MUSICAL TRENDS come and go, but heavy metal blares on. To many rock fans, H.M. seems like rock's eternal dinosaur, slogging on unperturbed by changing styles, tastes or times. In fact, though, heavy metal continues to evolve within its formal constraints and is healthier than ever, thanks to burgeoning scenes in Los Angeles, Germany and Japan. Here are a few of the heavier recent releases.
ACCEPT -- "Metal Heart" (Portrait BFR 39974). This is the heavy metal album to beat in 1985. Accept plays heavy metal the way it's meant to be -- hard, fast and hook-heavy. Like the best of AC/DC or Judas Priest, Accept structures its songs with the brevity and precision of pop singles, but deliver its melodies with skull-crushing intensity. Add deafeningly vivid production by Dieter Dierks, and you've got an album destined to bust speakers and break leases.
RATT -- "Ratt" (Time Coast 90245-1-Y). Before Ratt's "Out of the Cellar" made it the biggest band to have emerged from L.A.'s metal underground, its independently produced EP was the hottest H.M. record on the West Coast. This is an updated version of that EP, and while it lacks the slick assurance of "Out of the Cellar," it makes up for it with added speed and bite, particularly on the bracing guitar solo on "Walkin' the Dog."
ROUGH CUTT -- "Rough Cutt" (Warner Brothers 25286-1). As the spelling suggests, these five Los Angelenos are hoping to grab the same market that boosted Ratt into the top ten. But the group plays too safely to satisfy the hard-core metal maniac. Where Ratt relies on brute force to drive its hooks home, Rough Cutt slathers on harmony vocals, trading drive for gloss.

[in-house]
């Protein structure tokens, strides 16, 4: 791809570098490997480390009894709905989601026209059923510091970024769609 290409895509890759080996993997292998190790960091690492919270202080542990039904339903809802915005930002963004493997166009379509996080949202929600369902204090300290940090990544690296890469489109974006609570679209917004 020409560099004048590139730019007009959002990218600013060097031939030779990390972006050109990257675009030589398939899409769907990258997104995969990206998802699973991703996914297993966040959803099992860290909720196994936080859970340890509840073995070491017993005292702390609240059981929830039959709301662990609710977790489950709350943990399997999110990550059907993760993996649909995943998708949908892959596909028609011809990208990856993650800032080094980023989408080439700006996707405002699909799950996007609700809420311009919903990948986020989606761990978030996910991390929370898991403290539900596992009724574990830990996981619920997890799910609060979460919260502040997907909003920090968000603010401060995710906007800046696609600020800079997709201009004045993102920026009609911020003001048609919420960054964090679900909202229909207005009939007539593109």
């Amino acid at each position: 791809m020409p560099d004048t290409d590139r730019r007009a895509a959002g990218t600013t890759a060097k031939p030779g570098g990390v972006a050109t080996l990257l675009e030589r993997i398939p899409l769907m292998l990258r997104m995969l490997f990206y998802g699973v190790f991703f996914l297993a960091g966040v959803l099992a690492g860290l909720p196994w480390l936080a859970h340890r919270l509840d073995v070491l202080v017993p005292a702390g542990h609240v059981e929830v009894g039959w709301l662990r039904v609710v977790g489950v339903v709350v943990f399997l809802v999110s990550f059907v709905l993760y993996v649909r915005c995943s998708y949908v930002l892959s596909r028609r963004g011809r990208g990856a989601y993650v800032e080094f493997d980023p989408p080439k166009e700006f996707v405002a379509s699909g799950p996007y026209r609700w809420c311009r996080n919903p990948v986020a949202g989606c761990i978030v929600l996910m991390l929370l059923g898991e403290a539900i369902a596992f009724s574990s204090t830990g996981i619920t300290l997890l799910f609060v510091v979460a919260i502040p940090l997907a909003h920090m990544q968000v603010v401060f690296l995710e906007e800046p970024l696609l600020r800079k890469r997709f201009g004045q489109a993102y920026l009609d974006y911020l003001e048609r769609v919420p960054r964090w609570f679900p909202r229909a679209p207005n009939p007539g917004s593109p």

CELTIC FROST -- "Celtic Frost" (Enigma 72016-1). Instead of hard and fast, this L.A. trio goes in for slow and spooky, sounding like Black Sabbath "Paranoid" pushed to the nth degree. The murk gets a little thick at times, but there's enough power behind Celtic Frost's droning, groaning dirges to make it invigorating in small doses. Careful, though -- prolonged exposure may lead to an overwhelming urge to burn incense.
METALLICA -- "Ride the Lightning" (Electra 9 60396-1). From San Francisco, this quartet plumbs similar Gothic depths, but with more energy than Celtic Frost. Favoring throbbing, dirge-like ravers that owe a lot to later Black Sabbath, its only weakness is for overblown instrumentals like "The Call of Ktulu."
METAL CHURCH -- "Metal Church" (Ground Zero GZ 002). Metal Church sounds like what Iron Maiden might have become had that band continued to rely on its music instead of its special effects. With an approach solidly based on classic early '70s metal, but brought up to contemporary speed and intensity, this Seattle quintet delivers the best of both worlds, particularly through its fiery, blues-based guitar work. One of the best of the American Indies.
LOUDNESS -- "Thunder in the East" (Atco 90246-1). Leave it to the Japanese to come up with a generic heavy metal band name. Loudness is fairly typical of Japanese metal, favoring complex arangements and lots of flash, here provided by Akira Takasaki, Japan's answer to Eddie Van Halen. But Loudness is chronically short on originality, making this album a second-hand thrill at best.